The back of the horse can move in three directions. When bending to the right it also rotates counter clockwise. The weight of the rider has the most effect on the bulging movement in the back. In a comparison between the back movement with only a girth, only a saddle and a saddle with 75 kilograms. The spine became clearly more hollow at a weight of 75 kilograms. The mobility of the back however did not decrease. Besides that the horses moved their forelegs further back with the 75 kg weight compared without the weight. Probably in order to help the back to flex again.
The mobibity of the back in the convex / hollow direction effects the stride length of a horse. The greater the mobility of the back in this direction, the bigger the steps it can make. In older horses, the back is often a bit stiffer, which reduces movement in the hollow and convex direction. Back pain also leads to reduced mobility of the back and thus a reduced step length. In particular, the mobility in the hollow / convex direction and in the rotation around the longitudinal axis are reduced in horses with a painful back
Back muscle pain
When horses hollow their backs under the influence of the weight of the rider and they are unable to sufficiently flex their backs again afterwards, it will lead to painful muscles in the back. In a study among Dutch horses 22.6% of the horses showed a slight form of back pain.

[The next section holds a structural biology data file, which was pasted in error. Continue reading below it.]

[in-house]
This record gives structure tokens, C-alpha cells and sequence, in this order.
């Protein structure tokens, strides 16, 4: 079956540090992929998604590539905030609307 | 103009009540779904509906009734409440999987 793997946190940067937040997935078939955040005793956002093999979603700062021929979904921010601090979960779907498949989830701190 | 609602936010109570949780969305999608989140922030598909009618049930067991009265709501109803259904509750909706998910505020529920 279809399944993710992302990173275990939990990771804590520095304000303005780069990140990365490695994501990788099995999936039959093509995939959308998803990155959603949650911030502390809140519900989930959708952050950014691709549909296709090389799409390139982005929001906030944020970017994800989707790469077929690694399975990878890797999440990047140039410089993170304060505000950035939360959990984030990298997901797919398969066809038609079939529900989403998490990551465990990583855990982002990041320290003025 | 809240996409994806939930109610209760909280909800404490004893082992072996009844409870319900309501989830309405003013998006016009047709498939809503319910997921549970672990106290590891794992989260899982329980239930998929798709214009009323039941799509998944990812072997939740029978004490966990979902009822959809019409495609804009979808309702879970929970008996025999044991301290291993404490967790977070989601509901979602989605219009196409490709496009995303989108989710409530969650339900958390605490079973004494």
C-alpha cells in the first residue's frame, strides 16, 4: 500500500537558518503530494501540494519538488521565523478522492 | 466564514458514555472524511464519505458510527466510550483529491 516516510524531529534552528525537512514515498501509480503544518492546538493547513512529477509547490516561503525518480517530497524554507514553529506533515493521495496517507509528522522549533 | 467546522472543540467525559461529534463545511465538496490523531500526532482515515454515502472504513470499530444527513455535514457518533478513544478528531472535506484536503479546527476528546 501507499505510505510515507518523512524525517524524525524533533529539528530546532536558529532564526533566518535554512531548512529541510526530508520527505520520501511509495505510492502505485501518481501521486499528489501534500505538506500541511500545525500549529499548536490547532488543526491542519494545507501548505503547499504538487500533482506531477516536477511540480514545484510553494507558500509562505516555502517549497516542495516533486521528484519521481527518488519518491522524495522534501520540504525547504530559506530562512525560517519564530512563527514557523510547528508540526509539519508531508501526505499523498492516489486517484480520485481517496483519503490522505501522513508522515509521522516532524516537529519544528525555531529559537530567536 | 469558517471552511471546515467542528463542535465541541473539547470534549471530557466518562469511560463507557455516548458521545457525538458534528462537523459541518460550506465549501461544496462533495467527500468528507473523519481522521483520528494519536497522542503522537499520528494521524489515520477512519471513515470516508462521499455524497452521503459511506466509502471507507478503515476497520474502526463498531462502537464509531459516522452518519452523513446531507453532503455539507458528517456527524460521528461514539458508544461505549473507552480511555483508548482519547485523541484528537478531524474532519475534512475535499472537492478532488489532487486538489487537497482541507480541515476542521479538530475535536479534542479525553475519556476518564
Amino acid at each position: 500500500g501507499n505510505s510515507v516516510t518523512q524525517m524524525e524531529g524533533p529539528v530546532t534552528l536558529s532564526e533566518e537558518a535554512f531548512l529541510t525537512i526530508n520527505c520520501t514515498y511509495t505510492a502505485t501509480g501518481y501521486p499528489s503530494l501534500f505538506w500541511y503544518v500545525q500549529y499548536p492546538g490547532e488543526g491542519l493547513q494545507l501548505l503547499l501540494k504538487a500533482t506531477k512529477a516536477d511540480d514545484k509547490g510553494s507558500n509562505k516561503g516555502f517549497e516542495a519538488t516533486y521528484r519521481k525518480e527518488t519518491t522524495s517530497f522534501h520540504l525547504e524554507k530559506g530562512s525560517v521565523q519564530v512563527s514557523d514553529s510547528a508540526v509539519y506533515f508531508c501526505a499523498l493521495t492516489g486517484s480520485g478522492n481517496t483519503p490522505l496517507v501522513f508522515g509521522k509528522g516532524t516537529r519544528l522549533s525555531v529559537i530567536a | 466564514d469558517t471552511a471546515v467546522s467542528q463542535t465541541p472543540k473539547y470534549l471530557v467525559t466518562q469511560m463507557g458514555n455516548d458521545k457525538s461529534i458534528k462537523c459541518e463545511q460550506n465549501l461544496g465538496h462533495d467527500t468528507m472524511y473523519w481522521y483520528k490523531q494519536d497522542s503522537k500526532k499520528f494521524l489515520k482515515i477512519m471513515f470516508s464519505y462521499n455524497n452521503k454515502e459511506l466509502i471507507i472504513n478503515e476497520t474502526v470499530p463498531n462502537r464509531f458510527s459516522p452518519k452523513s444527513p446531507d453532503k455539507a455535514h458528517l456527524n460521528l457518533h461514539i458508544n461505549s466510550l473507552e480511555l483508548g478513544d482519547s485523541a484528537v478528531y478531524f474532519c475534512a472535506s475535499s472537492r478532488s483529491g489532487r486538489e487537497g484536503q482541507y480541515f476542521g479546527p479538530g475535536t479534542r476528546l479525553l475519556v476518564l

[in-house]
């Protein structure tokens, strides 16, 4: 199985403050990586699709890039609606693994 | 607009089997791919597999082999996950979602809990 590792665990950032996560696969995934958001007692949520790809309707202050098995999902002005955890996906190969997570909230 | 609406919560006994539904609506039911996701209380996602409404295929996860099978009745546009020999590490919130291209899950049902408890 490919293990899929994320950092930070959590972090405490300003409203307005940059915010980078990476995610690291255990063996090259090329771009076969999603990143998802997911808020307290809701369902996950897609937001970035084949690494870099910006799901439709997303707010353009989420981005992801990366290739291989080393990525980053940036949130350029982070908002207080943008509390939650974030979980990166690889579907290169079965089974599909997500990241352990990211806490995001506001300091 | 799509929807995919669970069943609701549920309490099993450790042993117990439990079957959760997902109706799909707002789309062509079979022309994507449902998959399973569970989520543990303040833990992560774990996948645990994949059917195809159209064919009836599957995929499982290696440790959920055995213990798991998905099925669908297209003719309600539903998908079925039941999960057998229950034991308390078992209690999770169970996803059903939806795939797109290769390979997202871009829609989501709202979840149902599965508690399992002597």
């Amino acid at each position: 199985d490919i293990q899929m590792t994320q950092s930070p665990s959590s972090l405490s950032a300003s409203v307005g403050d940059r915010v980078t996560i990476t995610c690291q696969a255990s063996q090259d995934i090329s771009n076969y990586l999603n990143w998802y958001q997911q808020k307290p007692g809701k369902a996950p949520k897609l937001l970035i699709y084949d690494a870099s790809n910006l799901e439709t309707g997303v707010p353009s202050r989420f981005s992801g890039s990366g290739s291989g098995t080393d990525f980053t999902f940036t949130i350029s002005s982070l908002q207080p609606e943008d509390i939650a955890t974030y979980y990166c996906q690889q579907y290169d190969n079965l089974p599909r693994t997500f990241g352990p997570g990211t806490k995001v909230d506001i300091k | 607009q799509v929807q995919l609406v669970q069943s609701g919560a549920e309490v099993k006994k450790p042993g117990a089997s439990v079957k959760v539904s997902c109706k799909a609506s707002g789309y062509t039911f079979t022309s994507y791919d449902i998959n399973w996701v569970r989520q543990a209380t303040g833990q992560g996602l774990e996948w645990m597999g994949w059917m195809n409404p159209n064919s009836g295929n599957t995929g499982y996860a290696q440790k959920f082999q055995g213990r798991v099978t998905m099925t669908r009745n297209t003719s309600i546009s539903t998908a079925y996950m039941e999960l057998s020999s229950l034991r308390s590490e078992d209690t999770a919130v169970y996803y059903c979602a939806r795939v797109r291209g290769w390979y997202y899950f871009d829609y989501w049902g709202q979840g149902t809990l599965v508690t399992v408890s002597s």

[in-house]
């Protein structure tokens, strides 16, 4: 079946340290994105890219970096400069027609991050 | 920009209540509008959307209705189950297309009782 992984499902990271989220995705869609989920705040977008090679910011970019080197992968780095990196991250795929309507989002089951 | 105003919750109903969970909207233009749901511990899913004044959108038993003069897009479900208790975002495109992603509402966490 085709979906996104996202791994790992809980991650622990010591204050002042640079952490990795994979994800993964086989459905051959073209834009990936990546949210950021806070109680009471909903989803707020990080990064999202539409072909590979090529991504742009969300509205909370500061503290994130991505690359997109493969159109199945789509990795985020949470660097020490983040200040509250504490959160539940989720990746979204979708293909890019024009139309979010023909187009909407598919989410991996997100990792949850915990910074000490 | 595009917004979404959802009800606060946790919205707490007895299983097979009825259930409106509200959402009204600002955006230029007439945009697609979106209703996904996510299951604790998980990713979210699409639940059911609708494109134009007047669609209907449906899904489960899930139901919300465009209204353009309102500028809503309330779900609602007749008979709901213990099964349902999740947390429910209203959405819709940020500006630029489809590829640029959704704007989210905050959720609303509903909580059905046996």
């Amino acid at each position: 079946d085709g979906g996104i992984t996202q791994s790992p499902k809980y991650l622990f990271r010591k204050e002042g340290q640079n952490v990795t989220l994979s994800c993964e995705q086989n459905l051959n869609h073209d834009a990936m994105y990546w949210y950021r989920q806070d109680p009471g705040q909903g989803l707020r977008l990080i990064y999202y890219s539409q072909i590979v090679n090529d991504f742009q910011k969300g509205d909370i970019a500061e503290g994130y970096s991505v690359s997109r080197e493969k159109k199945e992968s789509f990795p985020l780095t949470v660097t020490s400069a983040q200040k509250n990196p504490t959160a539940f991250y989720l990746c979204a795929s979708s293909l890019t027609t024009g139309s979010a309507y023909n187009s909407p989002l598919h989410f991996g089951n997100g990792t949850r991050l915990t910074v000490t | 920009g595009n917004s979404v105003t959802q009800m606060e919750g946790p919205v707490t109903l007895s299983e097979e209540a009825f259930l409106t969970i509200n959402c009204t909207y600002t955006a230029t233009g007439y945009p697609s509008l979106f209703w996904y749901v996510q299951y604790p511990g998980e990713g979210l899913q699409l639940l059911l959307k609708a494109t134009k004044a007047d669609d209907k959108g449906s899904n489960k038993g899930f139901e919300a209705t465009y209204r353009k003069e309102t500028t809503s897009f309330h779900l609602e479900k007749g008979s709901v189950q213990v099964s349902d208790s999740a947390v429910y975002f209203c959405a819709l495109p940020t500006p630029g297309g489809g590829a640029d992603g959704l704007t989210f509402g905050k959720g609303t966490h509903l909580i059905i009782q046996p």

A study by Ohio State University showed that horses with a rider weight of more than 20% had significantly more muscle pain in the back than horses that were ridden with less weight. Eight horses were ridden with a weight of 15 to 30% of their body weight. When wearing 15 and 20% of their body weight, the horses showed little evidence of physical pain or stress. At a load with a weight of 25% the horses had:
Longer lasting increased breathing and heart rate after training.
Increased Creatine Kinase (CK) immediately after training.
The day after the training more painful and stiff muscles.
All these symptoms were even more pronounced with a load of 30% of the body weight. For example, the CK was also raised at 24% and 30 hours after the training at 30%.